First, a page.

Winter Solstice Is Eternity in the Hearts of Man, Pointing to the Birth of Christ

AP Photo/Mark Lennihan, File

I have many pagan, atheist, or agnostic friends who bypass Christmas, dismissing it as a commercial and religious quagmire in which they would rather not partake. But when December 21 (or whichever date is designated as the precise time) rolls around, they are big on the Winter Solstice wishes, rituals, and festivals.


The Winter Solstice, also known as “Yule,” is a celebration of the sun, renewal, rebirth, and the continuation of life. It is the shortest day and the longest night of the year. Yule has been considered the “Festival of Light,” or “The Festival of the Sun,” as it celebrates the return of the sun and the anticipation of longer days in the upcoming months.

I don’t know about you, but this past year has seen some long, dark nights, and days when sunlight, oxygen, and brightness have been in short supply.

But Light does ultimately pierce the darkness. It is fascinating that a star pierced the darkness over Bethlehem, where the baby Jesus lay. Interesting that Jesus is called in the Gospel of John, “the true light who gives light to everyone was coming into the world.” Jesus himself said, “I am the light of the world, he who believes in me shall not walk in darkness, but will have the light of life.”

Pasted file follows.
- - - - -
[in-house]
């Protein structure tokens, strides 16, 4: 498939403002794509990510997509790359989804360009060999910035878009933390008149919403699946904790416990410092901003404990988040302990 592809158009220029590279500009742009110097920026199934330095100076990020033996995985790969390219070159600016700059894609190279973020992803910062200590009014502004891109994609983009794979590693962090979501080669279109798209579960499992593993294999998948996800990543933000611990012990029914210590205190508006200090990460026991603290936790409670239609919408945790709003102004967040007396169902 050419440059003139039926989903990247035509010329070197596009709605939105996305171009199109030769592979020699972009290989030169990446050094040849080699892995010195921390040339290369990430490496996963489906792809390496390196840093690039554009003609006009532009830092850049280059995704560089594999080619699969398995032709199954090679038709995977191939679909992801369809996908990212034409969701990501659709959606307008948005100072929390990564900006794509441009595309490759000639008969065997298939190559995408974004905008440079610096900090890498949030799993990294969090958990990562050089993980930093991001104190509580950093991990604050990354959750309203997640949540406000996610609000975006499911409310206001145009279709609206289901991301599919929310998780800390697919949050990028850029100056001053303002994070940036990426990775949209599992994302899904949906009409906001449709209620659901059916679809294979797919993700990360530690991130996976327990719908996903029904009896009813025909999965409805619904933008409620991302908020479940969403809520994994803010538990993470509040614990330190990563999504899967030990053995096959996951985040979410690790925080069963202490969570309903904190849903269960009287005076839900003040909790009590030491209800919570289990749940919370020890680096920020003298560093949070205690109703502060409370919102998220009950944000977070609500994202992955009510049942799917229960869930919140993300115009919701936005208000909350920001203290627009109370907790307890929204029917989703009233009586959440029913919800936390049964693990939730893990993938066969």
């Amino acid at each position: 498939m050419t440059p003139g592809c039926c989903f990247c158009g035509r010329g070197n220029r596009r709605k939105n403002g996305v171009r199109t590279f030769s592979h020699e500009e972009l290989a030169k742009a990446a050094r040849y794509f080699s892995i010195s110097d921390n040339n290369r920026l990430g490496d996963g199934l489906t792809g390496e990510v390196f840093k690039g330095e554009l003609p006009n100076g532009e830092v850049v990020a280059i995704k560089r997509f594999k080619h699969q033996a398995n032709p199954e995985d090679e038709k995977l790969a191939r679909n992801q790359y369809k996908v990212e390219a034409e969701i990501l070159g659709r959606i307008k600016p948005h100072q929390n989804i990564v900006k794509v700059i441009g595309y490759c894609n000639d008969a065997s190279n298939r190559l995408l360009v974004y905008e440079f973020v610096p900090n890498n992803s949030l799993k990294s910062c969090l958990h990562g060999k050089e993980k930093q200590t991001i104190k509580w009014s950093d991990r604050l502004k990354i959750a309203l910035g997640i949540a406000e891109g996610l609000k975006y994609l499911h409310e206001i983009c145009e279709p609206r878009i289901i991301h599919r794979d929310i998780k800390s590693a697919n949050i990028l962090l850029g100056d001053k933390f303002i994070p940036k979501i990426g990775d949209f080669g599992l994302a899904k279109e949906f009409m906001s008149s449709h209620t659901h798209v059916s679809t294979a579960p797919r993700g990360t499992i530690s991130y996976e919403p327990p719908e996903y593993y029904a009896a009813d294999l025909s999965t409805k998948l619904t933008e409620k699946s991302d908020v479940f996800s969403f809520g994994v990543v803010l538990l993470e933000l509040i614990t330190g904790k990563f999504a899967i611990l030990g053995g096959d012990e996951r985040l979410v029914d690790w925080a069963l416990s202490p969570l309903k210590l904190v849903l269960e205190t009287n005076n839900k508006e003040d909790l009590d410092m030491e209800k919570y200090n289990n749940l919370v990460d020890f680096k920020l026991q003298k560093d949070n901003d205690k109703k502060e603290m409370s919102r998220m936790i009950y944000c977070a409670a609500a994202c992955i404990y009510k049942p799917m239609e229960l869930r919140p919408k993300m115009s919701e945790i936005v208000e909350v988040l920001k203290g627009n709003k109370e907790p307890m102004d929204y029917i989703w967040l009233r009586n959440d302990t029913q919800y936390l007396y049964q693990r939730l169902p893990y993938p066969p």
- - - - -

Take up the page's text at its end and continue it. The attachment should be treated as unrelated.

So, using a festival or rituals to welcome the entrance of light into the world is merely using a different method of acknowledging that the Light of the World has come. The rituals are merely the preparation for his entrance.

It matters not that pagan rituals preceded the birth of Christ. The word says that all creation declares God’s glory. Ecclesiastes 3:11 says,


“He has also set eternity in the human heart; yet no one can fathom what God has done from beginning to end.”

Winter Solstice and its celebrations are simply an expression of eternity in the human heart.

When Zechariah was given back his voice after his miracle son John was born, he declared in Luke 1:78-79:

“[B]ecause of the tender mercy of our God, by which the Dawn will visit us from on high, to shine on those who live in darkness and in the shadow of death, to guide our feet into the path of peace.”

Solstice translates from Latin to “the sun standing still,” but then that sun moves higher each day and our days of light become longer. John 1:1-4 says,

“In Him was life, and that life was the light of men. The Light shines in the darkness, and the darkness has not overcome it.”

The entrance of Light means that the darkness will never be the same again, it will not last as long as it has, and when we embrace and walk in the light, the light changes and transforms us.

Even Hannukah, the Jewish Festival of Lights, points to this light piercing the darkness. It signals the Light burning away darkness, light that can never be extinguished.

Perhaps this holiday season is more long nights than bright days. Take heart. When we embrace the true Light who has entered the world, our situation, our circumstances, our darkness will never be the same. The Light may start with a small flame like the Hannukah candles, or a blazing Yule log as represented in the Winter Solstice rituals, or be as brilliant as the magnificent Star that led the wise men to Jesus. Know this: once Light enters the world, it will only grow brighter, stronger, and more powerful, until the darkness is dispelled.


“The people who walked in darkness have seen a great light; those who dwelt in a land of deep darkness, on them has light shone.”

May the true Light enter your world to dispel any shadows and darkness. Merry Christmas!


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